Cover Photo Major News from Google, ElevenLabs, Microsoft, and Slack

Google Unveils “Model Explorer”, an open source tool for AI model visualization and debugging

Google has introduced a new open-source tool, “Model Explorer,” designed to make artificial intelligence models more transparent and understandable. Announced on the Google AI research blog, Model Explorer employs a hierarchical approach to visualize even the most complex neural networks, including language and diffusion models. This tool addresses the challenge of understanding the inner workings of increasingly complex AI systems. Model Explorer utilizes advanced graphics rendering techniques from the gaming industry, enabling it to smoothly visualize large models with millions of nodes and edges. This overcomes the limitations of existing visualization tools that struggle with such complexity. Google has already used Model Explorer internally to streamline the deployment of large models on resource-constrained platforms like mobile devices. Model Explorer is part of Google’s “AI on the Edge” initiative, which aims to push more artificial intelligence compute to devices.

ElevenLabs Launches Audio Native, Bringing AI Narration to Websites

AI voice startup ElevenLabs has unveiled Audio Native, a new tool that allows users to add AI-narrated audio versions of their website content. Launched this week, Audio Native is an embeddable audio player that utilizes ElevenLabs’ text-to-speech technology to automatically narrate web pages. The tool is available for $11 per month as part of the “creator” tier and includes a listener dashboard for tracking audience engagement. ElevenLabs highlighted examples of websites already using Audio Native on its X page, including its own blog,, and a November 2023 New Yorker article.  The company has also worked with publications like The Atlantic and The New York Times. This launch follows ElevenLabs’ recent release of ElevenLabs Reader, which can voice text from web pages and documents in 11 different voices.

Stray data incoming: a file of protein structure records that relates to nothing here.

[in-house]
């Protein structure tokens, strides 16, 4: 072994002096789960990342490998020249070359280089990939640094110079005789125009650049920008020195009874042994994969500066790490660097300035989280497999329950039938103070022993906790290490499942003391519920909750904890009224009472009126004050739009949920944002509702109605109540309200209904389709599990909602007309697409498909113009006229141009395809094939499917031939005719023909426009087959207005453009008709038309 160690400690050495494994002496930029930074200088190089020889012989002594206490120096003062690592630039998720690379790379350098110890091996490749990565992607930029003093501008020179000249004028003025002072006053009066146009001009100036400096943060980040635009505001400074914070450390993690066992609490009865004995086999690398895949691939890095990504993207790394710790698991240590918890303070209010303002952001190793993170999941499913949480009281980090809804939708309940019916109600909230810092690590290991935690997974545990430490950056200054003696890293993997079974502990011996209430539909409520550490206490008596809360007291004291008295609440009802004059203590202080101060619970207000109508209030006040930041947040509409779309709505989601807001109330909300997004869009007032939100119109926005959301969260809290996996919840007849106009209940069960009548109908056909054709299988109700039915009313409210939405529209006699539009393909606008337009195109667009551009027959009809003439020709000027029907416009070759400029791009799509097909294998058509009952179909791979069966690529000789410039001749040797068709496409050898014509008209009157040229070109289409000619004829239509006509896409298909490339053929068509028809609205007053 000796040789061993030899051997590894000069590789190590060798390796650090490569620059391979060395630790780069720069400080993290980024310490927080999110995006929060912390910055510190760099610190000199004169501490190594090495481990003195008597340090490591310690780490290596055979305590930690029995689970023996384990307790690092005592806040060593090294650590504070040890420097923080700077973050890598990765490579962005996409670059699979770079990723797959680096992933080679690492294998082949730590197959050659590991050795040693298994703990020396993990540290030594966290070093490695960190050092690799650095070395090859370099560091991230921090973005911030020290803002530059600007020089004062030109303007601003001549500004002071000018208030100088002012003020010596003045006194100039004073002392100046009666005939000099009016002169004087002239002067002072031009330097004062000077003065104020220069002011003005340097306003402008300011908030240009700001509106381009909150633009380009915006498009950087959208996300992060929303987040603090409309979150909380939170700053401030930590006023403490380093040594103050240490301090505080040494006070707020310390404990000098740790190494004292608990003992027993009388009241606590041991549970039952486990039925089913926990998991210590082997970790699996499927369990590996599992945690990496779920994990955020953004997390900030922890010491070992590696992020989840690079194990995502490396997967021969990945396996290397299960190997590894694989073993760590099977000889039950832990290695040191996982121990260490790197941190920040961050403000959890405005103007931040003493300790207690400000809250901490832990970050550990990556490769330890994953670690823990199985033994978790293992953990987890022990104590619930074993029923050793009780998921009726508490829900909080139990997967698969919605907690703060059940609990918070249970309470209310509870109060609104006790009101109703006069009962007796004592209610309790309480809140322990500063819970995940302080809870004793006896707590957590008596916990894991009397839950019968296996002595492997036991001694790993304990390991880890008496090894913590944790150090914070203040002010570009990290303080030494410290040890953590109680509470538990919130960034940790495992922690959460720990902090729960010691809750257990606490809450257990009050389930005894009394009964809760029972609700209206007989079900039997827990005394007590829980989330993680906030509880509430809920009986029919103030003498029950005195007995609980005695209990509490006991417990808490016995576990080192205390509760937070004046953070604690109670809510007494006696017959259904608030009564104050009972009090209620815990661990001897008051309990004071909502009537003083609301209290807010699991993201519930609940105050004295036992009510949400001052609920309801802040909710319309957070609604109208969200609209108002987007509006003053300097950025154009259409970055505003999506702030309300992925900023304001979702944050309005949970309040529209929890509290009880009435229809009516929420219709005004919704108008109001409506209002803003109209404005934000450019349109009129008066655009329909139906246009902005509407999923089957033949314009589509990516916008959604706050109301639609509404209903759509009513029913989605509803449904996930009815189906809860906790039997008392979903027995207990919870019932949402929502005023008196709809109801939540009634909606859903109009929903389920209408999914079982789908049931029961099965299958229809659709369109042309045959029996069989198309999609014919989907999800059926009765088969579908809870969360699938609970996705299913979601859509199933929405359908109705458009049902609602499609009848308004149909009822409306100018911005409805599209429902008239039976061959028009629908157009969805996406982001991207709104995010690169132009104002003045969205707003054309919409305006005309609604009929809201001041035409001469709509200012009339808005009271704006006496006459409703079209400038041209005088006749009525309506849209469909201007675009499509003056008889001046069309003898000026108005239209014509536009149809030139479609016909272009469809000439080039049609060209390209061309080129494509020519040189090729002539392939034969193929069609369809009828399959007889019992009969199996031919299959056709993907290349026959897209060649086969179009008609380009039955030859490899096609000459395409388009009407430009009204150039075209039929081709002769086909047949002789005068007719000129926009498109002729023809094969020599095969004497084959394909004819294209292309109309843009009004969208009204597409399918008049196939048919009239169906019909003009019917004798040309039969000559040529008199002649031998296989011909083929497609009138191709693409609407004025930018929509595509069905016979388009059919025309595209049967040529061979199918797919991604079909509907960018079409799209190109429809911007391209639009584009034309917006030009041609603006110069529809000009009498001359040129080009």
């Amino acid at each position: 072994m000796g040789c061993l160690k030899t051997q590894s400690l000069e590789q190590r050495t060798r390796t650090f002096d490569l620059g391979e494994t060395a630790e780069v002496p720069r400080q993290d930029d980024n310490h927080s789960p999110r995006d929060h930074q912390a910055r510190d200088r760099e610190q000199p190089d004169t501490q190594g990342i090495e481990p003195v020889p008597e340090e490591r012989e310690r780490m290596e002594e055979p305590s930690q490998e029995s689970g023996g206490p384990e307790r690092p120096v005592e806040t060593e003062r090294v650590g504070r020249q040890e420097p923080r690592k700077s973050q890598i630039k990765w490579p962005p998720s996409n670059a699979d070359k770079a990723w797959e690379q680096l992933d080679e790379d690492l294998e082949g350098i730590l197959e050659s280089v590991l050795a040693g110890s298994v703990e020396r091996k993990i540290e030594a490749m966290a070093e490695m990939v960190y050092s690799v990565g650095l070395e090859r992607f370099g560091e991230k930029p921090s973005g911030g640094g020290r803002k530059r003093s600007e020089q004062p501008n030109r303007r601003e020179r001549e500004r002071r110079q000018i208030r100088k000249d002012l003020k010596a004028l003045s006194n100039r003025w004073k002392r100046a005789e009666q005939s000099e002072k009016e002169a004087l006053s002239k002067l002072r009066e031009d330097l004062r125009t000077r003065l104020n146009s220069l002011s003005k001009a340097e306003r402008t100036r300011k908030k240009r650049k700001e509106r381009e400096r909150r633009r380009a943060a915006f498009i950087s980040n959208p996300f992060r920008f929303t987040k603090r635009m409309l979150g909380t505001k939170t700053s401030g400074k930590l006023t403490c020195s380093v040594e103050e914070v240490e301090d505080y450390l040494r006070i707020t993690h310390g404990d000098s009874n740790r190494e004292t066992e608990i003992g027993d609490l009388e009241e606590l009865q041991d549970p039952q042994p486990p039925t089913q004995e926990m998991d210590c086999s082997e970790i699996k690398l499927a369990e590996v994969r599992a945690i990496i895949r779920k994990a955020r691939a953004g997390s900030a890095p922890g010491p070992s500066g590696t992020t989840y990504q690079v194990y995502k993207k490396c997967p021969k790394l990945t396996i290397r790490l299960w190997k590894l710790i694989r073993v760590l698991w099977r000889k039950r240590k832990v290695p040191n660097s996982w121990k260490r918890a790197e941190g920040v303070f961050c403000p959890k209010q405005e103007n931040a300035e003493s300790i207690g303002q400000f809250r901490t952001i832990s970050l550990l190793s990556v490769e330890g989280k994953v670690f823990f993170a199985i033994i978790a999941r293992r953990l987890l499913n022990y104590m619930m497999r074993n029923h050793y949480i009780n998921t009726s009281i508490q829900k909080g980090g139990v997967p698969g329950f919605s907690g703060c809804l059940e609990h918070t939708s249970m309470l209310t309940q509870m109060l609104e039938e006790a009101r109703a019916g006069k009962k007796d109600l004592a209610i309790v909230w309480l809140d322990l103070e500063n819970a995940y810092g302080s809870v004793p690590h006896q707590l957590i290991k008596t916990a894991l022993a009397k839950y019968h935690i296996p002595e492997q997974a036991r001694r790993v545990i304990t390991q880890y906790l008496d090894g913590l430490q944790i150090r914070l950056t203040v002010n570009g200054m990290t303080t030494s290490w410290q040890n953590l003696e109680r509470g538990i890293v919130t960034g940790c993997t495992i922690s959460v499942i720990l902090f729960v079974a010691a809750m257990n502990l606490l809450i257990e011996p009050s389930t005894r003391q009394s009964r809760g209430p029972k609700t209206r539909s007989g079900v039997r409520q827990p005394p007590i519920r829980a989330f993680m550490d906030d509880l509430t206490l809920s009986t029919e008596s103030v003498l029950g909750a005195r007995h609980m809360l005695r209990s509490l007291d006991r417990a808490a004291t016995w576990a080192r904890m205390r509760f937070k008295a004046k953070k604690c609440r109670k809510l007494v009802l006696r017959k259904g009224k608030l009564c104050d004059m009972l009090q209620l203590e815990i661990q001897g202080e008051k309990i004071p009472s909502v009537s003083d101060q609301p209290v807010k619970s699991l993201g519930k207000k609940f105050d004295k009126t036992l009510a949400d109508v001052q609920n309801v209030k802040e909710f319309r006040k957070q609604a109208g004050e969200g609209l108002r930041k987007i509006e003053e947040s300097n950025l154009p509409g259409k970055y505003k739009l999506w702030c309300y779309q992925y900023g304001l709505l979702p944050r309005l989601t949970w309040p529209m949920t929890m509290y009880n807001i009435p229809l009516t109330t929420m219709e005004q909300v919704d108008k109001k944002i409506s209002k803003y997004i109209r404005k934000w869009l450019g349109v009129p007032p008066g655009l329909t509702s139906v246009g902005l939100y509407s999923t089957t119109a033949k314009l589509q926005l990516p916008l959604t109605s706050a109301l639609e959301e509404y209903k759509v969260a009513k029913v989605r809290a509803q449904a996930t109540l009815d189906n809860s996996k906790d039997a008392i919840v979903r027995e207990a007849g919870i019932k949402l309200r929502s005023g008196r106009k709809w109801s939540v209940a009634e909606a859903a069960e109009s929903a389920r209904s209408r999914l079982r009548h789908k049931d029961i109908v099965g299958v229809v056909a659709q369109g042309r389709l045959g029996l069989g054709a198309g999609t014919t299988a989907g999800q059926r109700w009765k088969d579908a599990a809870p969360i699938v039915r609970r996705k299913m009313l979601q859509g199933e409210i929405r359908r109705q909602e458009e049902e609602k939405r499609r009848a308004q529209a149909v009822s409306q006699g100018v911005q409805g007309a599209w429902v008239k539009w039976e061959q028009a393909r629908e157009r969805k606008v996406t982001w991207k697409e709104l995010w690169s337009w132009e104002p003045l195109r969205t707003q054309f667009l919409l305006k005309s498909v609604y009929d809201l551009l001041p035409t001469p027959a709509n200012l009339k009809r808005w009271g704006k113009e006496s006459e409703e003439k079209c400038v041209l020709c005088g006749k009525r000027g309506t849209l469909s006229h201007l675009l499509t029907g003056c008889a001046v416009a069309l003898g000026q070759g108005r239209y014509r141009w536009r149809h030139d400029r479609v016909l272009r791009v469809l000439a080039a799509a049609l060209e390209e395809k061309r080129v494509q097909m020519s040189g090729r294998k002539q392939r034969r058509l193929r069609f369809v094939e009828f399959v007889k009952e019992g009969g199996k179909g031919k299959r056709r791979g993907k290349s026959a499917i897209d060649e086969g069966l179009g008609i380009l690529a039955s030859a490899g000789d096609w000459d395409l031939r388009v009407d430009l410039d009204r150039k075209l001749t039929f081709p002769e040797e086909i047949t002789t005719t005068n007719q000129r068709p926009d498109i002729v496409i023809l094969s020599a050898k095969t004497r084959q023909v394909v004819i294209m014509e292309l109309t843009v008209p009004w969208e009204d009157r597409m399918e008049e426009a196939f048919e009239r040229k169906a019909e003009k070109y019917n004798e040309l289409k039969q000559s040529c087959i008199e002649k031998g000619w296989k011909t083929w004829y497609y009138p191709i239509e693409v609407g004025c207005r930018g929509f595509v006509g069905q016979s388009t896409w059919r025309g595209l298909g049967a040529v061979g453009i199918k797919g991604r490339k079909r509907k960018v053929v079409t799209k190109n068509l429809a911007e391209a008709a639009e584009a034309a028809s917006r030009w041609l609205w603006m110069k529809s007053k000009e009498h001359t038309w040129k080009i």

EU Threatens Microsoft with Billions in Fines Over Missing Generative AI Risk Information

The European Union is threatening Microsoft with a hefty fine, potentially reaching billions of dollars, for failing to provide information about the risks associated with its generative AI tools. The EU’s Digital Services Act (DSA) mandates that large online platforms, including Microsoft’s Bing search engine, assess and mitigate systemic risks posed by their services. In March, the EU requested information from Microsoft and other tech giants about the potential risks of generative AI, particularly concerning civic discourse and electoral processes.  Microsoft failed to provide some of the requested documents, prompting the EU to issue a warning. The company has until May 27th to comply or face a fine of 1% of its global annual revenue, which could amount to over $2 billion. The EU is particularly concerned about the potential for Bing’s AI features, such as the AI assistant “Copilot in Bing” and the image generation tool “Image Creator by Designer,” to contribute to the spread of misinformation, including deepfakes.  With European Parliament elections approaching in June, the EU is focused on mitigating AI-fueled disinformation. Microsoft claims to be cooperating with the European Commission and committed to addressing their concerns.  The company says it has taken steps to mitigate risks across its online services, including measures to safeguard the 2024 elections.

Slack Faces Backlash Over AI Data Collection Policy

Slack is under fire for its policy of using customer data to train its AI models.  The controversy erupted after a post on Hacker News highlighted Slack’s privacy policy, which states that users are automatically opted in to having their data used for AI training. To opt out, users must email the company directly. This revelation sparked outrage among users who felt the policy was unclear and deceptive. Critics pointed out that the privacy policy does not explicitly mention “Slack AI,” the company’s new suite of AI-powered features, leaving users unsure about the scope of data collection. Adding to the confusion, Slack’s policy distinguishes between “global models” and “AI models.” The company claims that “global models,” which power features like channel recommendations and search, are trained on customer data but do not memorize or reproduce it. However, the policy is less clear about the use of customer data for “AI models.” Slack maintains that “Slack AI” itself does not use customer data for training, relying instead on large language models (LLMs) hosted within Slack’s own infrastructure. The company has acknowledged the need to update its privacy policy to address the confusion surrounding “Slack AI.”  This incident underscores the importance of transparency and user control in the age of AI, where companies are increasingly reliant on user data to develop their products.